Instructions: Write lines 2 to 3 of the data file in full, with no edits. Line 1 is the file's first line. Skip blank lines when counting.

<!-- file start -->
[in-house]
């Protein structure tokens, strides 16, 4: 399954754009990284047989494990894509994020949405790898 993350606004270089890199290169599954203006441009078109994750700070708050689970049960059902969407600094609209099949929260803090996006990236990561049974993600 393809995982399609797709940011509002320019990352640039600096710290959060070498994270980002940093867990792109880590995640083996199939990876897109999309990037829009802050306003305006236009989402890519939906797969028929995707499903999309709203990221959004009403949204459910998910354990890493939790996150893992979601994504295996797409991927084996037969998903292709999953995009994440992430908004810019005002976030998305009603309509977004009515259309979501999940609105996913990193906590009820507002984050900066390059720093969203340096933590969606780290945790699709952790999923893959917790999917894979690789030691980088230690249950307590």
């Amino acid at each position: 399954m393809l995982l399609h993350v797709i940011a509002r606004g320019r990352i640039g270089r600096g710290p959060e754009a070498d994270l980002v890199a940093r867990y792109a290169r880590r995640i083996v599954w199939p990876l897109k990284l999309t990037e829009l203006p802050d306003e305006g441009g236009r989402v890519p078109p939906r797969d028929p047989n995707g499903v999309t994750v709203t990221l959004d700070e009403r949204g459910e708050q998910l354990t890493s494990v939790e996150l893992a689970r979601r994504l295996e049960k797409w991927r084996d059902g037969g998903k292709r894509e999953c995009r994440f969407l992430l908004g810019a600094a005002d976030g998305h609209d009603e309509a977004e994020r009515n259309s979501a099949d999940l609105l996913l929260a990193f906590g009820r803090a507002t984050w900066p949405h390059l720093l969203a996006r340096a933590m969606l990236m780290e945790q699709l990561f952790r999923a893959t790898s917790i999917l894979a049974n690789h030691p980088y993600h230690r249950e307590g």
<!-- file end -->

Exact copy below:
């Protein structure tokens, strides 16, 4: 399954754009990284047989494990894509994020949405790898 993350606004270089890199290169599954203006441009078109994750700070708050689970049960059902969407600094609209099949929260803090996006990236990561049974993600 393809995982399609797709940011509002320019990352640039600096710290959060070498994270980002940093867990792109880590995640083996199939990876897109999309990037829009802050306003305006236009989402890519939906797969028929995707499903999309709203990221959004009403949204459910998910354990890493939790996150893992979601994504295996797409991927084996037969998903292709999953995009994440992430908004810019005002976030998305009603309509977004009515259309979501999940609105996913990193906590009820507002984050900066390059720093969203340096933590969606780290945790699709952790999923893959917790999917894979690789030691980088230690249950307590």
């Amino acid at each position: 399954m393809l995982l399609h993350v797709i940011a509002r606004g320019r990352i640039g270089r600096g710290p959060e754009a070498d994270l980002v890199a940093r867990y792109a290169r880590r995640i083996v599954w199939p990876l897109k990284l999309t990037e829009l203006p802050d306003e305006g441009g236009r989402v890519p078109p939906r797969d028929p047989n995707g499903v999309t994750v709203t990221l959004d700070e009403r949204g459910e708050q998910l354990t890493s494990v939790e996150l893992a689970r979601r994504l295996e049960k797409w991927r084996d059902g037969g998903k292709r894509e999953c995009r994440f969407l992430l908004g810019a600094a005002d976030g998305h609209d009603e309509a977004e994020r009515n259309s979501a099949d999940l609105l996913l929260a990193f906590g009820r803090a507002t984050w900066p949405h390059l720093l969203a996006r340096a933590m969606l990236m780290e945790q699709l990561f952790r999923a893959t790898s917790i999917l894979a049974n690789h030691p980088y993600h230690r249950e307590g």